Reflections on the Poems

by Valerie Horton


we can see so little
of life  of love
all ends in sorrow
as sunlight burns us down

This untitled poem (#305) captures the central question at the heart of much of the poetry in this volume.  What do we understand about life?  How do we deal with love, with death, with loss?  For decades, my brother Bruce Horton turned to poetry to contemplate these questions.  Most of his poems are short questions, asking something of the universe, and sometimes drawing a conclusion from what he had seen or experienced.

In some poems, Bruce is unhappy and angry such as in poem #310, “whose commands do you heed as hours savagely tear.”  But most of his poems surrender to love and beauty, such as poem #240.

great things

i can imagine
more beauty than yours
but not easily

i suppose someone’s smile
is warmer than yours
at least it’s possible

i can dream great things
but few as breath-taking
as you


He found meaning in beauty and many of these pieces touch on the concept.  In poem #275 “in beauty”, he says, “go in beauty, for what else is there, that is worthwhile.”  Bruce did not see beauty in the conventional sense.  For him, beauty was a gestalt of good, peacefulness, and harmony in the Navajo meaning of the concept.  Beauty is ever struggling for an internal state of balance while leaning toward goodness.  In one poem fragment he touches on his northern roots, saying:

beauty grows across the north
when cold shatters everything
making joy the only hope


He is talking to someone or some entity in many of these poems.  He directs his thoughts toward an unidentified person, such as in poem #297: “you watch, don’t you?” or poem 197, “do you remember?”  Often the poems appear to be addressing his wife, Emiko, or depending on the timeline, the woman he was seeing at the time.  He also frequently addresses the gods, almost always in the plural.  Bruce did not have an easy relationship with the concept of deity.  In poem #286 he says, “gods’ gifts are cruel,”  and in an untitled 2009 poem, he says; “my key to heaven’s door is fake, how else could it be, all roads to gods are lies, written in great letters.”  Bruce once told me that he liked the Shinto concept of a thousand little gods and would say, “I hope the thousand little gods agree.”  Most likely, he saw god as a force of nature.  Being raised a Presbyterian, he could never quite escape early indoctrination into protestant theology.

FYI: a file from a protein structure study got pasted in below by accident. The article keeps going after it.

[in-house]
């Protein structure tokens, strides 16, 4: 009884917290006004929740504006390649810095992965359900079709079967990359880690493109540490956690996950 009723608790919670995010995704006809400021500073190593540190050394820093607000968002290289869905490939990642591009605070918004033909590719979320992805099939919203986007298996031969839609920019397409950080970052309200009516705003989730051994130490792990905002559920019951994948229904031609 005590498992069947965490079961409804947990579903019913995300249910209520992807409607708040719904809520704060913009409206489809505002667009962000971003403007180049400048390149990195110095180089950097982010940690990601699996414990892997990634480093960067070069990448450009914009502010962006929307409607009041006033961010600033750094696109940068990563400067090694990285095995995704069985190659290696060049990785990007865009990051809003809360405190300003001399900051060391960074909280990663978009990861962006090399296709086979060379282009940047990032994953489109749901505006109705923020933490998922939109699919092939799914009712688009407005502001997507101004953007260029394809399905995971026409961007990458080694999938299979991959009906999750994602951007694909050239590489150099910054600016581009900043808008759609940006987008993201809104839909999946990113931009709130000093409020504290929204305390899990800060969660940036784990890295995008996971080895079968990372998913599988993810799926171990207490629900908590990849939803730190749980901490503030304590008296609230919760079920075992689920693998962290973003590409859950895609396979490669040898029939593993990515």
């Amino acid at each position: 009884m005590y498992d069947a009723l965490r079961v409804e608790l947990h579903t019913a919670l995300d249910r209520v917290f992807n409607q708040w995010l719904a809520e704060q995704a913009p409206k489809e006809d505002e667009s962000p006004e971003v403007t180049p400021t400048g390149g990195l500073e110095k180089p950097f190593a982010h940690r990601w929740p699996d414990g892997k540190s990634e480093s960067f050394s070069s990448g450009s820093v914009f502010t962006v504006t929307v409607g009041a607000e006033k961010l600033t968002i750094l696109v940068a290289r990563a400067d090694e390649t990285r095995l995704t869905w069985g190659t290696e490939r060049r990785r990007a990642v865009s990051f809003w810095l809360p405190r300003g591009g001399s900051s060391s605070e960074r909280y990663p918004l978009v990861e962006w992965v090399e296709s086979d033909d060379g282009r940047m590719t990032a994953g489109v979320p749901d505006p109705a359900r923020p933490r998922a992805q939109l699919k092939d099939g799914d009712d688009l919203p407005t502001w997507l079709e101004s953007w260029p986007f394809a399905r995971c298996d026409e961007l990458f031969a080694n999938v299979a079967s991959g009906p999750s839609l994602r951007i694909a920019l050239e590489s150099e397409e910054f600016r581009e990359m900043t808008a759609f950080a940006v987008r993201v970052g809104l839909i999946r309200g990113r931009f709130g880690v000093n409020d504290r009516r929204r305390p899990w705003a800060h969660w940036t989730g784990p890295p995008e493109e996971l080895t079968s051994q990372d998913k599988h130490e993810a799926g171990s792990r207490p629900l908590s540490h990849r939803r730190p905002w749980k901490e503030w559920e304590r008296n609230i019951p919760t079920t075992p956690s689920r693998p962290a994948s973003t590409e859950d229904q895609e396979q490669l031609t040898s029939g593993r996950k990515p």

I thought I knew my brother well, but after studying his writing in depth, I am humbled by the mysteries revealed in his poems.  My brother led a semi-vagabond, expatriate, and scholarly life, and yet little of that daily life, appears in his choice of poetic content.  These poems do not deal with politics, war, drugs, or alcohol, and they only rarely touch on living across the globe or on his family.  He seldom mentions the daughter he loved beyond the power of a poet’s words.  Bruce turned to poetry to explore deeply internal and often intensely personal questions and mysteries.

In a 1990 letter he wrote about his poems, he said, “Probably I have too much ‘ego’ invested in them.  If I have a question, I guess it’s whether this kind of nonsense is amusing? As far as I can tell, it doesn’t mean anything, but I enjoyed writing them.”  I find meaning in these poems, and I published this volume to give other readers the chance to share the internal world of one northern man.  In the end, these poems continually ask what does it mean to get lost in the awe of beauty, to love, to suffer, or to die?  This book is filled with the poetry of a man who remains tied to his northern roots as he journeys ever deeper within while remaining afar.


Icon for the Creative Commons Attribution-NonCommercial 4.0 International License

The Inner Journey North Copyright © 2018 by Valerie Horton is licensed under a Creative Commons Attribution-NonCommercial 4.0 International License, except where otherwise noted.

Share This Book


Leave a Reply

Your email address will not be published. Required fields are marked *